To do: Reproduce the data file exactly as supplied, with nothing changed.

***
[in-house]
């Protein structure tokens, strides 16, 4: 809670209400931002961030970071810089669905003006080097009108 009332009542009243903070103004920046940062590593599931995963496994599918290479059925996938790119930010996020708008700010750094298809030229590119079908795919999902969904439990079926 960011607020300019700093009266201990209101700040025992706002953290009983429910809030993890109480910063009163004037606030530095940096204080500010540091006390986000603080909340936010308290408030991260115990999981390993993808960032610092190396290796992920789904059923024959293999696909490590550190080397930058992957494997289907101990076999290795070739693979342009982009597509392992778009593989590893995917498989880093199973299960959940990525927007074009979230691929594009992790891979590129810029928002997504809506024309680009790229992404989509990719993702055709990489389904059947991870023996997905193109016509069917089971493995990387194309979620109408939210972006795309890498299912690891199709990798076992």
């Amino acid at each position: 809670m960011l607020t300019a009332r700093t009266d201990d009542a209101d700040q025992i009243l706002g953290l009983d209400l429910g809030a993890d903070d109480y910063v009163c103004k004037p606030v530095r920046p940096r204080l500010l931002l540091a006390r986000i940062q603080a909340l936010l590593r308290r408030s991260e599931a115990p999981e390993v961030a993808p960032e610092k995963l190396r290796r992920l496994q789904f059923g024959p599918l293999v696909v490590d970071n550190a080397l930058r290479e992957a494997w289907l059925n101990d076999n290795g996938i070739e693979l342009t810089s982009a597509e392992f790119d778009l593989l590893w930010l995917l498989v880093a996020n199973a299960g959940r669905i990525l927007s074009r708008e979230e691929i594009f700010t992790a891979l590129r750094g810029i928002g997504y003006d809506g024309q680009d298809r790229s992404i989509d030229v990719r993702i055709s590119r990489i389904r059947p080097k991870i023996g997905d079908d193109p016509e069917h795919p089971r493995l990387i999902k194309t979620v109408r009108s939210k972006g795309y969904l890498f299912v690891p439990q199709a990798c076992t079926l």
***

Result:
[in-house]
């Protein structure tokens, strides 16, 4: 809670209400931002961030970071810089669905003006080097009108 009332009542009243903070103004920046940062590593599931995963496994599918290479059925996938790119930010996020708008700010750094298809030229590119079908795919999902969904439990079926 960011607020300019700093009266201990209101700040025992706002953290009983429910809030993890109480910063009163004037606030530095940096204080500010540091006390986000603080909340936010308290408030991260115990999981390993993808960032610092190396290796992920789904059923024959293999696909490590550190080397930058992957494997289907101990076999290795070739693979342009982009597509392992778009593989590893995917498989880093199973299960959940990525927007074009979230691929594009992790891979590129810029928002997504809506024309680009790229992404989509990719993702055709990489389904059947991870023996997905193109016509069917089971493995990387194309979620109408939210972006795309890498299912690891199709990798076992």
């Amino acid at each position: 809670m960011l607020t300019a009332r700093t009266d201990d009542a209101d700040q025992i009243l706002g953290l009983d209400l429910g809030a993890d903070d109480y910063v009163c103004k004037p606030v530095r920046p940096r204080l500010l931002l540091a006390r986000i940062q603080a909340l936010l590593r308290r408030s991260e599931a115990p999981e390993v961030a993808p960032e610092k995963l190396r290796r992920l496994q789904f059923g024959p599918l293999v696909v490590d970071n550190a080397l930058r290479e992957a494997w289907l059925n101990d076999n290795g996938i070739e693979l342009t810089s982009a597509e392992f790119d778009l593989l590893w930010l995917l498989v880093a996020n199973a299960g959940r669905i990525l927007s074009r708008e979230e691929i594009f700010t992790a891979l590129r750094g810029i928002g997504y003006d809506g024309q680009d298809r790229s992404i989509d030229v990719r993702i055709s590119r990489i389904r059947p080097k991870i023996g997905d079908d193109p016509e069917h795919p089971r493995l990387i999902k194309t979620v109408r009108s939210k972006g795309y969904l890498f299912v690891p439990q199709a990798c076992t079926l």